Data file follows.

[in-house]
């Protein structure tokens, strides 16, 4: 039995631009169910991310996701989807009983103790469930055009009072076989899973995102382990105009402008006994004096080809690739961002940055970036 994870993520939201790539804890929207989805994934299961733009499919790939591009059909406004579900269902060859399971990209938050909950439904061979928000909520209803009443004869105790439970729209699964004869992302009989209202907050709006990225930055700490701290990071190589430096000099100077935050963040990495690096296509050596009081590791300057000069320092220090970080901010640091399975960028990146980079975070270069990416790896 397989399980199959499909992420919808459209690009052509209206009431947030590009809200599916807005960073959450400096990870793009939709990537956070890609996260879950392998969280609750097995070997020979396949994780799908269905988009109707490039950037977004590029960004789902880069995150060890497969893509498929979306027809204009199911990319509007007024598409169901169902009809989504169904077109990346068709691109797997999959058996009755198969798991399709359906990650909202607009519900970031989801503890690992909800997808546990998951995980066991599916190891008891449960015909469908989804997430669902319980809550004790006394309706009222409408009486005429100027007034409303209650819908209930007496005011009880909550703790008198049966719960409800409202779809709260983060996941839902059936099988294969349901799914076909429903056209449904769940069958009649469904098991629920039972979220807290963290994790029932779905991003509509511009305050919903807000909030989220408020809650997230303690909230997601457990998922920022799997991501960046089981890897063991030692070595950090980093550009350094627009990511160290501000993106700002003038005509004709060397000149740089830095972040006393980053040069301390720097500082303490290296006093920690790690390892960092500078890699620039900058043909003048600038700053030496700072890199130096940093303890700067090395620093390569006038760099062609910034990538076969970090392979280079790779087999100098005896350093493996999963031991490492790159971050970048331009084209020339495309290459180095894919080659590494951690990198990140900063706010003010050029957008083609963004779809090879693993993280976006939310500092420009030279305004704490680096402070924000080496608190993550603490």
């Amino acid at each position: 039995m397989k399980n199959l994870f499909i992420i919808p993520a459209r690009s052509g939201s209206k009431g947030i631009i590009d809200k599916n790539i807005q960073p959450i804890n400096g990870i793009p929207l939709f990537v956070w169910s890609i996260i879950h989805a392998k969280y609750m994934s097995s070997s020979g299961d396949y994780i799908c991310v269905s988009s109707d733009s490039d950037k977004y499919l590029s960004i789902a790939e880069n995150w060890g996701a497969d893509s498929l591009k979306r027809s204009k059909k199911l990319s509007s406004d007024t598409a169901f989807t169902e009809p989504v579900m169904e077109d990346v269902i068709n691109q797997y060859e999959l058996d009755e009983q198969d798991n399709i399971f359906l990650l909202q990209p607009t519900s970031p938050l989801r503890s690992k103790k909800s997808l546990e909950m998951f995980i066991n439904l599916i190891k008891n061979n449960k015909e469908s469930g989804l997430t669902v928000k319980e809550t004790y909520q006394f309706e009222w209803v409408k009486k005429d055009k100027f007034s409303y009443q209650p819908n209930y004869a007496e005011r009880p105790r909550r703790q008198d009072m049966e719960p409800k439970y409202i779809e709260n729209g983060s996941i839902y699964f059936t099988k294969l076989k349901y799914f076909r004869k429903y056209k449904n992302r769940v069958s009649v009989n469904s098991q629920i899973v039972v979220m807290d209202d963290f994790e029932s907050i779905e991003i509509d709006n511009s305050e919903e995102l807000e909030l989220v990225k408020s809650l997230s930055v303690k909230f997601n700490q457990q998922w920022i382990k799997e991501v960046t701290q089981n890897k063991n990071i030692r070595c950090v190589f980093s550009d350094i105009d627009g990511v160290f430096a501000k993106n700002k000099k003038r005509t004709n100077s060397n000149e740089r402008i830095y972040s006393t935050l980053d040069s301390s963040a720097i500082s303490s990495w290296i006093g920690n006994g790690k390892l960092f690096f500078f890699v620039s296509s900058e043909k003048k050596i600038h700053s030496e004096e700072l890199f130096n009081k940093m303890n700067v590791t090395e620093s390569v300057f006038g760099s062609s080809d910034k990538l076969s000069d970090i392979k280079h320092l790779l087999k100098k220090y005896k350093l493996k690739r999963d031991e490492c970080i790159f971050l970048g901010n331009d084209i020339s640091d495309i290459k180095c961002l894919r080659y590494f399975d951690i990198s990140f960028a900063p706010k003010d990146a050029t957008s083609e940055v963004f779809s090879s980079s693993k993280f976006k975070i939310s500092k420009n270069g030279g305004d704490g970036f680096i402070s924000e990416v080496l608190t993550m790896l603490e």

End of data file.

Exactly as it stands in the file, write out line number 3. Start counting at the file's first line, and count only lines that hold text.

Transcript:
């Amino acid at each position: 039995m397989k399980n199959l994870f499909i992420i919808p993520a459209r690009s052509g939201s209206k009431g947030i631009i590009d809200k599916n790539i807005q960073p959450i804890n400096g990870i793009p929207l939709f990537v956070w169910s890609i996260i879950h989805a392998k969280y609750m994934s097995s070997s020979g299961d396949y994780i799908c991310v269905s988009s109707d733009s490039d950037k977004y499919l590029s960004i789902a790939e880069n995150w060890g996701a497969d893509s498929l591009k979306r027809s204009k059909k199911l990319s509007s406004d007024t598409a169901f989807t169902e009809p989504v579900m169904e077109d990346v269902i068709n691109q797997y060859e999959l058996d009755e009983q198969d798991n399709i399971f359906l990650l909202q990209p607009t519900s970031p938050l989801r503890s690992k103790k909800s997808l546990e909950m998951f995980i066991n439904l599916i190891k008891n061979n449960k015909e469908s469930g989804l997430t669902v928000k319980e809550t004790y909520q006394f309706e009222w209803v409408k009486k005429d055009k100027f007034s409303y009443q209650p819908n209930y004869a007496e005011r009880p105790r909550r703790q008198d009072m049966e719960p409800k439970y409202i779809e709260n729209g983060s996941i839902y699964f059936t099988k294969l076989k349901y799914f076909r004869k429903y056209k449904n992302r769940v069958s009649v009989n469904s098991q629920i899973v039972v979220m807290d209202d963290f994790e029932s907050i779905e991003i509509d709006n511009s305050e919903e995102l807000e909030l989220v990225k408020s809650l997230s930055v303690k909230f997601n700490q457990q998922w920022i382990k799997e991501v960046t701290q089981n890897k063991n990071i030692r070595c950090v190589f980093s550009d350094i105009d627009g990511v160290f430096a501000k993106n700002k000099k003038r005509t004709n100077s060397n000149e740089r402008i830095y972040s006393t935050l980053d040069s301390s963040a720097i500082s303490s990495w290296i006093g920690n006994g790690k390892l960092f690096f500078f890699v620039s296509s900058e043909k003048k050596i600038h700053s030496e004096e700072l890199f130096n009081k940093m303890n700067v590791t090395e620093s390569v300057f006038g760099s062609s080809d910034k990538l076969s000069d970090i392979k280079h320092l790779l087999k100098k220090y005896k350093l493996k690739r999963d031991e490492c970080i790159f971050l970048g901010n331009d084209i020339s640091d495309i290459k180095c961002l894919r080659y590494f399975d951690i990198s990140f960028a900063p706010k003010d990146a050029t957008s083609e940055v963004f779809s090879s980079s693993k993280f976006k975070i939310s500092k420009n270069g030279g305004d704490g970036f680096i402070s924000e990416v080496l608190t993550m790896l603490e």